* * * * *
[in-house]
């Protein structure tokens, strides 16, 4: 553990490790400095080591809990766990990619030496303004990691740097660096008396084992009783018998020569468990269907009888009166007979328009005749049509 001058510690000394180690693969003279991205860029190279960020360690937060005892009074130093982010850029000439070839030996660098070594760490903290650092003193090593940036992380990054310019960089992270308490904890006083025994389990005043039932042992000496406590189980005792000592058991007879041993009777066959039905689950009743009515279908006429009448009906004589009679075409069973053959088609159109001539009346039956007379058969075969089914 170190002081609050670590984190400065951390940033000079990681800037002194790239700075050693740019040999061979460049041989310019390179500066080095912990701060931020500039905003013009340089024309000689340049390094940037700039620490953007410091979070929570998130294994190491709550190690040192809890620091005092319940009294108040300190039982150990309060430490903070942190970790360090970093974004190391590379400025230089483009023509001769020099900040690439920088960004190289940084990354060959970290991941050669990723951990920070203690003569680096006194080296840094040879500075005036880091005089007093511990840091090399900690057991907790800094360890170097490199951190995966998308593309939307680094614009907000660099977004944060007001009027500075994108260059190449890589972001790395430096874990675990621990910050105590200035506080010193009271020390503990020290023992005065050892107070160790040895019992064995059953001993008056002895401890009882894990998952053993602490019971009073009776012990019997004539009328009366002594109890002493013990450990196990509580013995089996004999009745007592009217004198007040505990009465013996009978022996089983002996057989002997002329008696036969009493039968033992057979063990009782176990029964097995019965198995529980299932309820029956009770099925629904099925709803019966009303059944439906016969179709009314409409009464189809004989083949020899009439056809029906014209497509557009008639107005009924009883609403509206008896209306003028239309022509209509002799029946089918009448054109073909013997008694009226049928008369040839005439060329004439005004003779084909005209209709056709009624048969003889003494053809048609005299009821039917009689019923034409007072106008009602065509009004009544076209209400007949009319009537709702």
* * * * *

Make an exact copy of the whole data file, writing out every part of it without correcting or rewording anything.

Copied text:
[in-house]
């Protein structure tokens, strides 16, 4: 553990490790400095080591809990766990990619030496303004990691740097660096008396084992009783018998020569468990269907009888009166007979328009005749049509 001058510690000394180690693969003279991205860029190279960020360690937060005892009074130093982010850029000439070839030996660098070594760490903290650092003193090593940036992380990054310019960089992270308490904890006083025994389990005043039932042992000496406590189980005792000592058991007879041993009777066959039905689950009743009515279908006429009448009906004589009679075409069973053959088609159109001539009346039956007379058969075969089914 170190002081609050670590984190400065951390940033000079990681800037002194790239700075050693740019040999061979460049041989310019390179500066080095912990701060931020500039905003013009340089024309000689340049390094940037700039620490953007410091979070929570998130294994190491709550190690040192809890620091005092319940009294108040300190039982150990309060430490903070942190970790360090970093974004190391590379400025230089483009023509001769020099900040690439920088960004190289940084990354060959970290991941050669990723951990920070203690003569680096006194080296840094040879500075005036880091005089007093511990840091090399900690057991907790800094360890170097490199951190995966998308593309939307680094614009907000660099977004944060007001009027500075994108260059190449890589972001790395430096874990675990621990910050105590200035506080010193009271020390503990020290023992005065050892107070160790040895019992064995059953001993008056002895401890009882894990998952053993602490019971009073009776012990019997004539009328009366002594109890002493013990450990196990509580013995089996004999009745007592009217004198007040505990009465013996009978022996089983002996057989002997002329008696036969009493039968033992057979063990009782176990029964097995019965198995529980299932309820029956009770099925629904099925709803019966009303059944439906016969179709009314409409009464189809004989083949020899009439056809029906014209497509557009008639107005009924009883609403509206008896209306003028239309022509209509002799029946089918009448054109073909013997008694009226049928008369040839005439060329004439005004003779084909005209209709056709009624048969003889003494053809048609005299009821039917009689019923034409007072106008009602065509009004009544076209209400007949009319009537709702």